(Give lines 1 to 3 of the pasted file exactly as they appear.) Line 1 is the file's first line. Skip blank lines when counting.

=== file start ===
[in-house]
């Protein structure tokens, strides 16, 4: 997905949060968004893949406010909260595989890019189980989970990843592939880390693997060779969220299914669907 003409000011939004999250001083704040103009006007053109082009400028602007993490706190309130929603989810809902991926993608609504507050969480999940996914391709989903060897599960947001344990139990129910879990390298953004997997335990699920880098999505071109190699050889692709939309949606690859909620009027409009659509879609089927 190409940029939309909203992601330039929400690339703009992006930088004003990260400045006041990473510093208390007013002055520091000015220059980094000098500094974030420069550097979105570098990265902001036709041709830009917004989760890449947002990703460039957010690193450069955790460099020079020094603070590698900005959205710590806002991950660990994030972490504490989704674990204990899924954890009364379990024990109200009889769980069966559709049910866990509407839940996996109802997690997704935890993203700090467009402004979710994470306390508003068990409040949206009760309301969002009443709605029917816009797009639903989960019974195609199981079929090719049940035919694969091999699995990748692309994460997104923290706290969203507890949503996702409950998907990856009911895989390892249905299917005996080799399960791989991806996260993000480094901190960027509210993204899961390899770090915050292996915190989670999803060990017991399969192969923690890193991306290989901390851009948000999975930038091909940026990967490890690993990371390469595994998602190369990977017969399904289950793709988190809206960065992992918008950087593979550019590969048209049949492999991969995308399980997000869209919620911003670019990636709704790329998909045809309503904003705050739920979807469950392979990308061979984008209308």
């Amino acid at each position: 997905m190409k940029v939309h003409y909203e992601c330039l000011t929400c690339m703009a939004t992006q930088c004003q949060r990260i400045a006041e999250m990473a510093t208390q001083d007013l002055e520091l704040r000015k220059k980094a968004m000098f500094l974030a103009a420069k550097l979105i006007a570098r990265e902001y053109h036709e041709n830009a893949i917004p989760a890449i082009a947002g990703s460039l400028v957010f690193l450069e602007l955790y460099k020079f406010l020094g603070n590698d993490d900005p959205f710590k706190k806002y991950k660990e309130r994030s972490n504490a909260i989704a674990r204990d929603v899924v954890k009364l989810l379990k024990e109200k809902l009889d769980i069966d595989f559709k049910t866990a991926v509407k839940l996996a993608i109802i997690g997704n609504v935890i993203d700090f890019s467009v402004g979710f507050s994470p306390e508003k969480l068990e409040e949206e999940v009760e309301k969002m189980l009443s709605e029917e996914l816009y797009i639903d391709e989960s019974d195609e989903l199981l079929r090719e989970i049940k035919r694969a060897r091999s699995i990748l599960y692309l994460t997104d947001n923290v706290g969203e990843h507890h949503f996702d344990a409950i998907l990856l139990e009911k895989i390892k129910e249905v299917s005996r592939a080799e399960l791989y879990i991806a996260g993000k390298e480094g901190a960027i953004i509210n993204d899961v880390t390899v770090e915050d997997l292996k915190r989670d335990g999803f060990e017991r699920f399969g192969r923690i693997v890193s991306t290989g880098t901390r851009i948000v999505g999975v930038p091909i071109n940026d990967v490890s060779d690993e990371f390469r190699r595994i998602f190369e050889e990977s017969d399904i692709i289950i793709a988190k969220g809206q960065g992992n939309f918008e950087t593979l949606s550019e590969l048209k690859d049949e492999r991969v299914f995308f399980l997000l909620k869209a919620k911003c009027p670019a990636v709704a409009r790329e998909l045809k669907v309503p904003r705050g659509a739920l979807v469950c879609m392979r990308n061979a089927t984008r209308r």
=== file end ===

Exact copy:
[in-house]
């Protein structure tokens, strides 16, 4: 997905949060968004893949406010909260595989890019189980989970990843592939880390693997060779969220299914669907 003409000011939004999250001083704040103009006007053109082009400028602007993490706190309130929603989810809902991926993608609504507050969480999940996914391709989903060897599960947001344990139990129910879990390298953004997997335990699920880098999505071109190699050889692709939309949606690859909620009027409009659509879609089927 190409940029939309909203992601330039929400690339703009992006930088004003990260400045006041990473510093208390007013002055520091000015220059980094000098500094974030420069550097979105570098990265902001036709041709830009917004989760890449947002990703460039957010690193450069955790460099020079020094603070590698900005959205710590806002991950660990994030972490504490989704674990204990899924954890009364379990024990109200009889769980069966559709049910866990509407839940996996109802997690997704935890993203700090467009402004979710994470306390508003068990409040949206009760309301969002009443709605029917816009797009639903989960019974195609199981079929090719049940035919694969091999699995990748692309994460997104923290706290969203507890949503996702409950998907990856009911895989390892249905299917005996080799399960791989991806996260993000480094901190960027509210993204899961390899770090915050292996915190989670999803060990017991399969192969923690890193991306290989901390851009948000999975930038091909940026990967490890690993990371390469595994998602190369990977017969399904289950793709988190809206960065992992918008950087593979550019590969048209049949492999991969995308399980997000869209919620911003670019990636709704790329998909045809309503904003705050739920979807469950392979990308061979984008209308």
């Amino acid at each position: 997905m190409k940029v939309h003409y909203e992601c330039l000011t929400c690339m703009a939004t992006q930088c004003q949060r990260i400045a006041e999250m990473a510093t208390q001083d007013l002055e520091l704040r000015k220059k980094a968004m000098f500094l974030a103009a420069k550097l979105i006007a570098r990265e902001y053109h036709e041709n830009a893949i917004p989760a890449i082009a947002g990703s460039l400028v957010f690193l450069e602007l955790y460099k020079f406010l020094g603070n590698d993490d900005p959205f710590k706190k806002y991950k660990e309130r994030s972490n504490a909260i989704a674990r204990d929603v899924v954890k009364l989810l379990k024990e109200k809902l009889d769980i069966d595989f559709k049910t866990a991926v509407k839940l996996a993608i109802i997690g997704n609504v935890i993203d700090f890019s467009v402004g979710f507050s994470p306390e508003k969480l068990e409040e949206e999940v009760e309301k969002m189980l009443s709605e029917e996914l816009y797009i639903d391709e989960s019974d195609e989903l199981l079929r090719e989970i049940k035919r694969a060897r091999s699995i990748l599960y692309l994460t997104d947001n923290v706290g969203e990843h507890h949503f996702d344990a409950i998907l990856l139990e009911k895989i390892k129910e249905v299917s005996r592939a080799e399960l791989y879990i991806a996260g993000k390298e480094g901190a960027i953004i509210n993204d899961v880390t390899v770090e915050d997997l292996k915190r989670d335990g999803f060990e017991r699920f399969g192969r923690i693997v890193s991306t290989g880098t901390r851009i948000v999505g999975v930038p091909i071109n940026d990967v490890s060779d690993e990371f390469r190699r595994i998602f190369e050889e990977s017969d399904i692709i289950i793709a988190k969220g809206q960065g992992n939309f918008e950087t593979l949606s550019e590969l048209k690859d049949e492999r991969v299914f995308f399980l997000l909620k869209a919620k911003c009027p670019a990636v709704a409009r790329e998909l045809k669907v309503p904003r705050g659509a739920l979807v469950c879609m392979r990308n061979a089927t984008r209308r």